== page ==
sean psychedelic oneWhat did you have for breakfast this morning?

Orange juice? Me, too!

Coffee? Me, too!

Leftover pizza? Me, too!

I guess there must be some special bond between us. Something unique. Something real.

You know, I haven’t felt this way since I read that Charlize Theron likes to drink Red Bull — just as I do. I hadn’t felt that way since I had read that Sarah Michelle Gellar is a big fan of tiramisu — just as I am. Those revelations were important to me, my sense of identity and my sense of well-being because they gave me a tangible, iron-clad link to someone famous. And that, we all know, is the key to true self-worth.

So, I guess what I’m saying is, thank you, Entertainment Weekly.

But it’s not just EW that deserves my gratitude. I read a lot of entertainment writing. Tons of magazines, books, Web sites — you name it. So I see a lot of the same phrases and conventions over and over.

One example: If the writers of celebrity profiles meet a star over a meal, and they typically do, they always describe what the person is eating, as if it’s an incredibly pertinent detail. “Brad Pitt orders his ostrich-egg omelet with baby capers, prepubescent squid ink and just a touch of middle-aged cilantro …”

Why would anyone care what Brad Pitt, or any other celebrity, eats? Really, unless they’re scarfing something incredibly weird, exotic, or illegal — heroin-and-spotted-owl quesadilla, anyone? — who gives a gosh darn about it? Or even a golly-gee willikers about it?

Does it really make you feel closer to a person if you know what he or she eats? Honestly? Does it surprise anyone?
It’s as if there’s some intrinsic news value in the fact that celebrities eat food. As if everyone thought that once they became famous, they were suddenly able to get their nourishment solely from wearing Kabbalah bracelets.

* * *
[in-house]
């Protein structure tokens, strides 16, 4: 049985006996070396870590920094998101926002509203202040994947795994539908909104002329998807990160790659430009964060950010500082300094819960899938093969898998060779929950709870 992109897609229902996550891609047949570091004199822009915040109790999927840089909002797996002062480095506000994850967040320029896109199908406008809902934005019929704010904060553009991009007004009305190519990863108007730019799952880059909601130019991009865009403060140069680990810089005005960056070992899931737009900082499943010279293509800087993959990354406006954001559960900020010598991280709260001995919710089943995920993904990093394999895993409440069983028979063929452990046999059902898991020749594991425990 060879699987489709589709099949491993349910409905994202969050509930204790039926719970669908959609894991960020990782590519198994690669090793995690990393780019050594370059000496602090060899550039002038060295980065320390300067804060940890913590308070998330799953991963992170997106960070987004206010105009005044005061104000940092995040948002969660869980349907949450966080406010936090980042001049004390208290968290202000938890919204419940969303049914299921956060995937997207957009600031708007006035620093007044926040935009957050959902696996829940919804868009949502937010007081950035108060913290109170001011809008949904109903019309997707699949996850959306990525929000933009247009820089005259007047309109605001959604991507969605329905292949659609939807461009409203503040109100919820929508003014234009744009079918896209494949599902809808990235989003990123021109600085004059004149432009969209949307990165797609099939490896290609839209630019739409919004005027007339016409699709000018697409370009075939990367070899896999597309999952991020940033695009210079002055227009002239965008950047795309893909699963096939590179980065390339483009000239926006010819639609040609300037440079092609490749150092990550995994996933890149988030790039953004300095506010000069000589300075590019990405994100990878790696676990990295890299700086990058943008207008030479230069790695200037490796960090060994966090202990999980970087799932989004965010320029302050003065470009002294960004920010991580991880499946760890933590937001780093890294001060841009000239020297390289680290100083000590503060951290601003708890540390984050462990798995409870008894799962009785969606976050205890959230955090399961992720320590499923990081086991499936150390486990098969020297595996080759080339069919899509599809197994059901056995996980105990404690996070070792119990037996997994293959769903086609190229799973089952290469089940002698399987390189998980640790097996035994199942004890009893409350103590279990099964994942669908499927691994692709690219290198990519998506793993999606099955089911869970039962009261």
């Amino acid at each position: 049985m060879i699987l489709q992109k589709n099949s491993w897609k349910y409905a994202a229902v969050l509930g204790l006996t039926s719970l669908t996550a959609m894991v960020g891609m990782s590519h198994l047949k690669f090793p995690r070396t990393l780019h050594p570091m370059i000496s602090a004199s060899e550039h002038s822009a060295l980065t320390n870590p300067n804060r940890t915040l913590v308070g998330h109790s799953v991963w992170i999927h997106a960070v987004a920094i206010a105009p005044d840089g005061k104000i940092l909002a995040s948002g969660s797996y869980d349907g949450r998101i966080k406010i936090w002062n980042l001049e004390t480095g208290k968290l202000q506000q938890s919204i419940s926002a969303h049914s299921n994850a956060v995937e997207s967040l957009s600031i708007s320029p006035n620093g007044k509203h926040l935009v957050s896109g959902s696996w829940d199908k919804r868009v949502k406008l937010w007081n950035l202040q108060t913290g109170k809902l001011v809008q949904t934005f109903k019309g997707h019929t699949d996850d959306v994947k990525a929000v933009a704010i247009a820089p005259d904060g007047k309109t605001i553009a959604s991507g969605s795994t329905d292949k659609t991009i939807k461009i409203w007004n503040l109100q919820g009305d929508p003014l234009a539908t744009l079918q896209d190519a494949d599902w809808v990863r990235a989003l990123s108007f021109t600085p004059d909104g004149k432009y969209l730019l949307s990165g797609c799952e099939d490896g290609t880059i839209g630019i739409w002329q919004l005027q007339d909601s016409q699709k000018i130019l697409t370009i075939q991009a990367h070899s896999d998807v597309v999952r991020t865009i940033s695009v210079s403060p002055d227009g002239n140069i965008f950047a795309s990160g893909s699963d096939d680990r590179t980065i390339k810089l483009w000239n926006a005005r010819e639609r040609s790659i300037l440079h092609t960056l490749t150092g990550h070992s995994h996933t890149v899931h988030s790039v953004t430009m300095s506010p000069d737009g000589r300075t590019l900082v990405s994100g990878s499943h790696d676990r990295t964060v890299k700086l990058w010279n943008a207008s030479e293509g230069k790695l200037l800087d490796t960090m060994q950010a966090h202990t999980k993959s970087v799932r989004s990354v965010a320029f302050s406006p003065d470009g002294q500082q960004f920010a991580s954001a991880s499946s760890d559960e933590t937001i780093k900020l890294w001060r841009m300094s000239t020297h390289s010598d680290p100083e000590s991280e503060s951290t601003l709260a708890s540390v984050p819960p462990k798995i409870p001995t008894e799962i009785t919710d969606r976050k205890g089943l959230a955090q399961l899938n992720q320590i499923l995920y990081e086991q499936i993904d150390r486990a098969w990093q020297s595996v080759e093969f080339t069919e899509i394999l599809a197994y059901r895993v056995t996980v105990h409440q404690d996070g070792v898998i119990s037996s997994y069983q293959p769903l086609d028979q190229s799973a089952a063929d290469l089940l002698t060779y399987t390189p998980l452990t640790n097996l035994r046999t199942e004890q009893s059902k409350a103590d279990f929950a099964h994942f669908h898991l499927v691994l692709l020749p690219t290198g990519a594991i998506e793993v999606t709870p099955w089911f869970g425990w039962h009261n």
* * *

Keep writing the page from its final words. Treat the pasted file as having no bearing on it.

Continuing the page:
All legal and illegal stimulants aside, they do have to eat to live. Still, they must not eat very often, because when they do it during an interview, they’re not very demur about it.

In stories, celebrities are always described as “digging into,” “tearing into” or “ripping into” their food, as if they’re velociraptors devouring the fat D-list actor who gets bumped off first in “Jurassic Park 562.” Now, if they actually did leap onto their chairs, squat on their haunches, bare-hand the greasy food, and attack it before throwing it, still warm, into their mouths, that would be one thing. But, with the possible exception of Kim Kardashian, I’m guessing they don’t.

Some lame-o writers might say that they’re using food as a metaphor for a celebrity’s zeal for life or whatever project he or she is working on. Right. Some might say they’re really trying to capture every detail of a story, although I never see those same writers go so far as to tell me what a celebrity smells like. Other writers might admit that they put those cliches in to either break up dialogue or, more likely, to slyly boast about actually having a meal with a major star.

Personally, I’d prefer to see the space devoted to something more important. Such as news about the subject’s latest project; in-depth analysis of the star’s creative process; or titillating, lascivious details on other famous people this star has slept with.
But hey, that’s just me. The guy who had orange juice, coffee and leftover pizza for breakfast — just as Demi Lovato and Hugh Jackman did.

Sean Leary is an author, director, artist, musician, producer and entrepreneur who has been writing professionally since debuting at age 11 in the pages of the Comics Buyers Guide. An honors graduate of the University of Southern California masters program, he has written almost 30 books including the best-sellers The Arimathean, Every Number is Lucky to Someone and We Are All Characters.